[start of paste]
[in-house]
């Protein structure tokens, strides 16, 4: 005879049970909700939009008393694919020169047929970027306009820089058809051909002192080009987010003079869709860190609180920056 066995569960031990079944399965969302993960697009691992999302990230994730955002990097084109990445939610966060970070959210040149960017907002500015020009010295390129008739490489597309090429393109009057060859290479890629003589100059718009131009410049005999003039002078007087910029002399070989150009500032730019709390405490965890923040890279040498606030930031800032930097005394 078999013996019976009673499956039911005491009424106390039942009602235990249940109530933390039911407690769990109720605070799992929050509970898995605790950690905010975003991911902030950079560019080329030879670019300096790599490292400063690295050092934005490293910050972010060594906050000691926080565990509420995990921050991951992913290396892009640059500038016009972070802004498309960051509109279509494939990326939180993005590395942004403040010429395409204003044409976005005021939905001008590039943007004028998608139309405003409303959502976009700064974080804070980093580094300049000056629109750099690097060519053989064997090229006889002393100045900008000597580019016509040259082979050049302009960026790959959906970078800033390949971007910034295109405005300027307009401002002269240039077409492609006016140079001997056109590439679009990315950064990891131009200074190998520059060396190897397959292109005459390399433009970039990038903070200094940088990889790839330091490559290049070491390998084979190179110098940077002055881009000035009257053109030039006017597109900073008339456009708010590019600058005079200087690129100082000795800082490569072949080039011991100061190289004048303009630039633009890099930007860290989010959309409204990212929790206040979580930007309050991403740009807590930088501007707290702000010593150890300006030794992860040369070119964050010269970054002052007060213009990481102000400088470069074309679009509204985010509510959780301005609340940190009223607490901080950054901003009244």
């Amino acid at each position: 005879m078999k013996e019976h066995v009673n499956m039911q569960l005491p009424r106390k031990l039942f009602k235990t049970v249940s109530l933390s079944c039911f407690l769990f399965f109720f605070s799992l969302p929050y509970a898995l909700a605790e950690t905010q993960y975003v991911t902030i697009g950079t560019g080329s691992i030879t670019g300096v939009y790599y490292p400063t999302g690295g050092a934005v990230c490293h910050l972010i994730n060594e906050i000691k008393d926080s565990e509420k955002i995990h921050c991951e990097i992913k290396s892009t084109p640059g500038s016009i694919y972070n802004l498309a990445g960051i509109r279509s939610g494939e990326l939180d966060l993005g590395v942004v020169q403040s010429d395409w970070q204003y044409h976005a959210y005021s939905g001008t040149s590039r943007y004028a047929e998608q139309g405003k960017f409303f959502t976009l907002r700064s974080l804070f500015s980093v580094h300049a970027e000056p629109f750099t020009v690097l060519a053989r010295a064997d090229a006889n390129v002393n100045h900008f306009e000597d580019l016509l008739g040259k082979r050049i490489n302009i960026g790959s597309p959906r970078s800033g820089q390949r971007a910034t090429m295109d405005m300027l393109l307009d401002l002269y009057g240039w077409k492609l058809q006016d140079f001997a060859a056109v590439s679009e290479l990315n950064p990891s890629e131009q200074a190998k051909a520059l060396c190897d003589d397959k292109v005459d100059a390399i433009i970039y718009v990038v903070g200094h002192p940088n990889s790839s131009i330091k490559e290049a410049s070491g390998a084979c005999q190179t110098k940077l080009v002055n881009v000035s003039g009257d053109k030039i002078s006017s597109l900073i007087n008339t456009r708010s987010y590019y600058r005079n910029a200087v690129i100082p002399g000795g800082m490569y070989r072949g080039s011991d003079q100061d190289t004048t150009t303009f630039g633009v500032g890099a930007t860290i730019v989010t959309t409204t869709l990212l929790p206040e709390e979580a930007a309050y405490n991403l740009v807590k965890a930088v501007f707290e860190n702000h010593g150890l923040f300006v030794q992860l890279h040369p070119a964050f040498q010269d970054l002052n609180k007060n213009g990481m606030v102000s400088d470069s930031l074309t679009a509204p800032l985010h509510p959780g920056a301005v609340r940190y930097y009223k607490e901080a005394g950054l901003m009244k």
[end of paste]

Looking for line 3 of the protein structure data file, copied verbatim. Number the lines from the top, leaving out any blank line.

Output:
């Amino acid at each position: 005879m078999k013996e019976h066995v009673n499956m039911q569960l005491p009424r106390k031990l039942f009602k235990t049970v249940s109530l933390s079944c039911f407690l769990f399965f109720f605070s799992l969302p929050y509970a898995l909700a605790e950690t905010q993960y975003v991911t902030i697009g950079t560019g080329s691992i030879t670019g300096v939009y790599y490292p400063t999302g690295g050092a934005v990230c490293h910050l972010i994730n060594e906050i000691k008393d926080s565990e509420k955002i995990h921050c991951e990097i992913k290396s892009t084109p640059g500038s016009i694919y972070n802004l498309a990445g960051i509109r279509s939610g494939e990326l939180d966060l993005g590395v942004v020169q403040s010429d395409w970070q204003y044409h976005a959210y005021s939905g001008t040149s590039r943007y004028a047929e998608q139309g405003k960017f409303f959502t976009l907002r700064s974080l804070f500015s980093v580094h300049a970027e000056p629109f750099t020009v690097l060519a053989r010295a064997d090229a006889n390129v002393n100045h900008f306009e000597d580019l016509l008739g040259k082979r050049i490489n302009i960026g790959s597309p959906r970078s800033g820089q390949r971007a910034t090429m295109d405005m300027l393109l307009d401002l002269y009057g240039w077409k492609l058809q006016d140079f001997a060859a056109v590439s679009e290479l990315n950064p990891s890629e131009q200074a190998k051909a520059l060396c190897d003589d397959k292109v005459d100059a390399i433009i970039y718009v990038v903070g200094h002192p940088n990889s790839s131009i330091k490559e290049a410049s070491g390998a084979c005999q190179t110098k940077l080009v002055n881009v000035s003039g009257d053109k030039i002078s006017s597109l900073i007087n008339t456009r708010s987010y590019y600058r005079n910029a200087v690129i100082p002399g000795g800082m490569y070989r072949g080039s011991d003079q100061d190289t004048t150009t303009f630039g633009v500032g890099a930007t860290i730019v989010t959309t409204t869709l990212l929790p206040e709390e979580a930007a309050y405490n991403l740009v807590k965890a930088v501007f707290e860190n702000h010593g150890l923040f300006v030794q992860l890279h040369p070119a964050f040498q010269d970054l002052n609180k007060n213009g990481m606030v102000s400088d470069s930031l074309t679009a509204p800032l985010h509510p959780g920056a301005v609340r940190y930097y009223k607490e901080a005394g950054l901003m009244k």